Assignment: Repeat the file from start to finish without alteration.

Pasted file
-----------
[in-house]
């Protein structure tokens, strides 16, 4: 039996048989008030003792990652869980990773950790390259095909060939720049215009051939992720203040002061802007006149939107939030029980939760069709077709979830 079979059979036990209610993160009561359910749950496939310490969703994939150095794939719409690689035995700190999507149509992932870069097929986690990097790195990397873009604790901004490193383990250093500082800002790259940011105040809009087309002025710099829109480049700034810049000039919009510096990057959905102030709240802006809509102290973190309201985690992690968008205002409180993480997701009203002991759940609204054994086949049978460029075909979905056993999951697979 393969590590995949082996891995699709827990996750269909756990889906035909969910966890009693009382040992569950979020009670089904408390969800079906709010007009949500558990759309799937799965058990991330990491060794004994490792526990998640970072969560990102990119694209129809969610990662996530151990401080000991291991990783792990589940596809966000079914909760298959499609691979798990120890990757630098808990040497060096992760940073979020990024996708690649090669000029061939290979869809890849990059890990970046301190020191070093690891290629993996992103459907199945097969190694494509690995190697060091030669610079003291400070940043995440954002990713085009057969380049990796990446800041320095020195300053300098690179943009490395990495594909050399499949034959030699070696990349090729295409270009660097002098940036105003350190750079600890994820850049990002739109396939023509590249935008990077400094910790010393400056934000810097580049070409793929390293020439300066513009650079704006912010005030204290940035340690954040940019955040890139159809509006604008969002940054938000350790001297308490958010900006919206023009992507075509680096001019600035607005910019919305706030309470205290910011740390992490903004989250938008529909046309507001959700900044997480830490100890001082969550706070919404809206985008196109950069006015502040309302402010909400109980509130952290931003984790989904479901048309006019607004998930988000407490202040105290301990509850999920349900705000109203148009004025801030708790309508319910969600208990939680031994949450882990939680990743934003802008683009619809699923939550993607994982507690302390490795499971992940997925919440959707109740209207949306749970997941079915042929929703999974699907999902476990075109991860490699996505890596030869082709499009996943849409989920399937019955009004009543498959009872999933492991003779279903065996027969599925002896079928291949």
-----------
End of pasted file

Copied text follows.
[in-house]
């Protein structure tokens, strides 16, 4: 039996048989008030003792990652869980990773950790390259095909060939720049215009051939992720203040002061802007006149939107939030029980939760069709077709979830 079979059979036990209610993160009561359910749950496939310490969703994939150095794939719409690689035995700190999507149509992932870069097929986690990097790195990397873009604790901004490193383990250093500082800002790259940011105040809009087309002025710099829109480049700034810049000039919009510096990057959905102030709240802006809509102290973190309201985690992690968008205002409180993480997701009203002991759940609204054994086949049978460029075909979905056993999951697979 393969590590995949082996891995699709827990996750269909756990889906035909969910966890009693009382040992569950979020009670089904408390969800079906709010007009949500558990759309799937799965058990991330990491060794004994490792526990998640970072969560990102990119694209129809969610990662996530151990401080000991291991990783792990589940596809966000079914909760298959499609691979798990120890990757630098808990040497060096992760940073979020990024996708690649090669000029061939290979869809890849990059890990970046301190020191070093690891290629993996992103459907199945097969190694494509690995190697060091030669610079003291400070940043995440954002990713085009057969380049990796990446800041320095020195300053300098690179943009490395990495594909050399499949034959030699070696990349090729295409270009660097002098940036105003350190750079600890994820850049990002739109396939023509590249935008990077400094910790010393400056934000810097580049070409793929390293020439300066513009650079704006912010005030204290940035340690954040940019955040890139159809509006604008969002940054938000350790001297308490958010900006919206023009992507075509680096001019600035607005910019919305706030309470205290910011740390992490903004989250938008529909046309507001959700900044997480830490100890001082969550706070919404809206985008196109950069006015502040309302402010909400109980509130952290931003984790989904479901048309006019607004998930988000407490202040105290301990509850999920349900705000109203148009004025801030708790309508319910969600208990939680031994949450882990939680990743934003802008683009619809699923939550993607994982507690302390490795499971992940997925919440959707109740209207949306749970997941079915042929929703999974699907999902476990075109991860490699996505890596030869082709499009996943849409989920399937019955009004009543498959009872999933492991003779279903065996027969599925002896079928291949």